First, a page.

Two years ago, in April 2020, there was a similar brutal spike in murders and Bukele ordered gang members from different gangs to be brought together in the same cells. When was that measure reversed?

No comment. As soon as we remember that, for those dates of 2020, as a Barrio 18 social group we also spoke out and disassociated ourselves from this rise in crime in the country.

Bukele came to The presidency on June 1, 2019, and the decrease in homicides was accentuated from the following month. The government says it was because of its ‘Territorial Control Plan’, but how does 18-Sur explain this decrease?

In June 2019 we made the government see our position in favor of a ceasefire and the search for peace.

At that time we were heavily criticized, but we demonstrated our commitment with facts, lowering all crime rates in all our territories, despite the repression and political propaganda.

This Territorial Control Plan bothers, because the government has been asking for transparent dialogue, supervised by international organizations, and it has not been fulfilled.

But so far we remain committed, proving that violence is not the only way out.

Journalistic investigations and even the United States government confirm that the three gangs have negotiated with the Bukele administration. When it started? Did it start before or after homicides went down? Who searched for whom?

Let’s be clear with this question, okay? As Barrio 18-Sureños there is no truce, do you understand me? What there is is a dialogue that started after homicides fell.

We do not know if it started with any of the other gangs before.

With which government representatives has the 18-Sur dialogued in this process? Carlos Marroquín, director of Reconstruction of the Social Fabric?

No comment.

The government says that communications from the prisons are cut off. Does 18-Sureños maintain communication with its imprisoned members?

Yes, we have had communication with our colleagues in prison to follow this entire peace process.

The government’s dialogue has been with both [pandilleros libres y pandilleros privados de libertad] because just as violence can be unleashed in the streets, it can also be unleashed in prisons.

Are there conversations between the three main gangs outside the prisons?

No comment.


In El Salvador there are other minor gangs such as Mao-Mao or La Mirada Locos, but the three main ones are the aforementioned Mara Salvatrucha, Barrio 18-Sureños and Barrio 18-Revolucionarios.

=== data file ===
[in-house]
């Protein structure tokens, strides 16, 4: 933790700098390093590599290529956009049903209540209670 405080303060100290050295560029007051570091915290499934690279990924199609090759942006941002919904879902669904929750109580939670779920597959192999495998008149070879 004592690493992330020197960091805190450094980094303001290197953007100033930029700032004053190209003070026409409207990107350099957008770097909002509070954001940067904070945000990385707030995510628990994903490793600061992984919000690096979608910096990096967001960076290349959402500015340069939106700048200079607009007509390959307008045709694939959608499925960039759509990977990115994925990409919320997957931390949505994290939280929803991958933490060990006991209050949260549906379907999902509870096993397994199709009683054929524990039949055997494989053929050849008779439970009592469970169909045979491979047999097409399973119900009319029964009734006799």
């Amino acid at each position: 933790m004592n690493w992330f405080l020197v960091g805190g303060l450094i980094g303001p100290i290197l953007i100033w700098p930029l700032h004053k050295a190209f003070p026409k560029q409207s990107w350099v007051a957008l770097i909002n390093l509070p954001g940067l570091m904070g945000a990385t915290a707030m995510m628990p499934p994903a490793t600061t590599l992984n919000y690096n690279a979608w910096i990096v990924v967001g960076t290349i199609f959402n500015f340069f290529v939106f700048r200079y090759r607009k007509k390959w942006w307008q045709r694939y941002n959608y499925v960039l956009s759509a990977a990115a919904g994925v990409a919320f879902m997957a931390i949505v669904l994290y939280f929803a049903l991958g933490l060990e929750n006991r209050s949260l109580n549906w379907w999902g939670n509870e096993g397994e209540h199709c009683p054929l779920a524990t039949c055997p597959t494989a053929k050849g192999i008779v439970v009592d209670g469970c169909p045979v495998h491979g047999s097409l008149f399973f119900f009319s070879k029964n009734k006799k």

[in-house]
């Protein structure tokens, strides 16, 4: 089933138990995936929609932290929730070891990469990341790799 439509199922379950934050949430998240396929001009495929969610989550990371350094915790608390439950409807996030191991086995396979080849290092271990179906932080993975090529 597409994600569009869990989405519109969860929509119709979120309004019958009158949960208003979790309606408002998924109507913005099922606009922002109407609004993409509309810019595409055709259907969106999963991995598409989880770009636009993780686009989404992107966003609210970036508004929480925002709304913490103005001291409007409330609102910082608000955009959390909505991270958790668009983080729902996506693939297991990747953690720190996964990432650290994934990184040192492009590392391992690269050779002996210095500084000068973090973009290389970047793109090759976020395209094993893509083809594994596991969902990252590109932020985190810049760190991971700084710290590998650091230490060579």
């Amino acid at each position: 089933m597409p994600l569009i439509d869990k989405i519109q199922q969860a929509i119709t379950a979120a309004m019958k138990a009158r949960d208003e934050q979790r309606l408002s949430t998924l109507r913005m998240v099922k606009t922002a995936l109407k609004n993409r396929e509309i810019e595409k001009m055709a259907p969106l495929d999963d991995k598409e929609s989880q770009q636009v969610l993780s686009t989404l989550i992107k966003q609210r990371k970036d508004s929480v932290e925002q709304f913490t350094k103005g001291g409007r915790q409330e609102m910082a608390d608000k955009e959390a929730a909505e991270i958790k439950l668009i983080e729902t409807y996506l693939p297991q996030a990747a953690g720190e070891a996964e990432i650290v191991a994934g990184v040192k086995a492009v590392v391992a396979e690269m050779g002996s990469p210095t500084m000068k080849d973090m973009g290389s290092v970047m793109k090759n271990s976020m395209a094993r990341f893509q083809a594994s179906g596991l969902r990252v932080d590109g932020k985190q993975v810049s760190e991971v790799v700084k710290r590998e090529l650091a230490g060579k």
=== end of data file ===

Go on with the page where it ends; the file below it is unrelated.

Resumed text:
In the heat of the events of March 26, President Bukele himself tweeted that the number of active gang members in the streets amounts to 70,000, to which should be added those imprisoned. El Salvador officially has 6.3 million inhabitants.

The figures that Bukele gave poderthey were going read as a tacit confession that during his administration the gang phenomenon has only multipliedespecially if the numbers are compared with ua kind of census carried out in mid-2017 by the previous government that It estimated that there were just over 43,000 gang members who were then free.

The Barrio 18-Sureños gang emerged more than a decade ago, after the Salvadoran branch of Barrio 18, the descendant gang of the 18th Street Gang, emerged in Los Angeles (United States) in the middle of the last century, split in two. and that began operating in El Salvador in the early 1990s.

From the beginning of the year to April 23, the National Civil Police reported the arrest of 2,599 people whom it attributed to being members of the 18-Sureños. Of that number, more than 2,000 have been detained after the implementation of the emergency regime.


Prison visits for gang members have been prohibited since March 2016. What concessions has the government made to the gangs, apart from reversing the decision to put them in cells? There is talk of better nutrition, health…

What we want is that the rights of each prisoner be respected, as dictated by the Constitution.

Has the Bukele administration supported 18-Sur with money or aid (food, jobs…)? Did the 18-Sur support the Nuevas Ideas party in the elections of February 28, 2021? [partido oficial, impulsado por Nayib Bukele]?

As a Barrio 18 organization, it is a lie that we are going to make the same mistakes of the past, such as the disastrous truce under water [la de 2012, que derivó en la explosión de violencia que El Salvador vivió en 2015, cuando registró una tasa de 106 homicidios por cada 100,000 habitantes].

If we have lowered crime rates, it is for peace, for seeking an open dialogue; Otherwise, we reject any offer of an economic nature.

Second, we do help [en las elecciones] with votes and with security in our territories, so that no element of our organization caused disorder, and also so that the opposition could campaign calmly in our territories, without the danger of running into any kind of mishaps.

Different social actors assure that homicides have decreased but because disappearances have increased.

As we repeat, our commitment as Barrio 18-Sur is the ceasefire, and that includes everything related.

How do you explain that the ban on visits to prisons has remained firm for six years? How does this measure affect them?

We are not a mafia, we are a family.

As an organization, we are not affected by whether or not there is visitation in the prisons. What it does affect, emotionally and psychologically, is each person deprived of liberty, who have not seen their fathers, mothers, children for six years, and it also affects their relatives.

Journalistic information assures that MS-13 leaders were released in the second half of 2021. Has something similar happened with 18-Sur?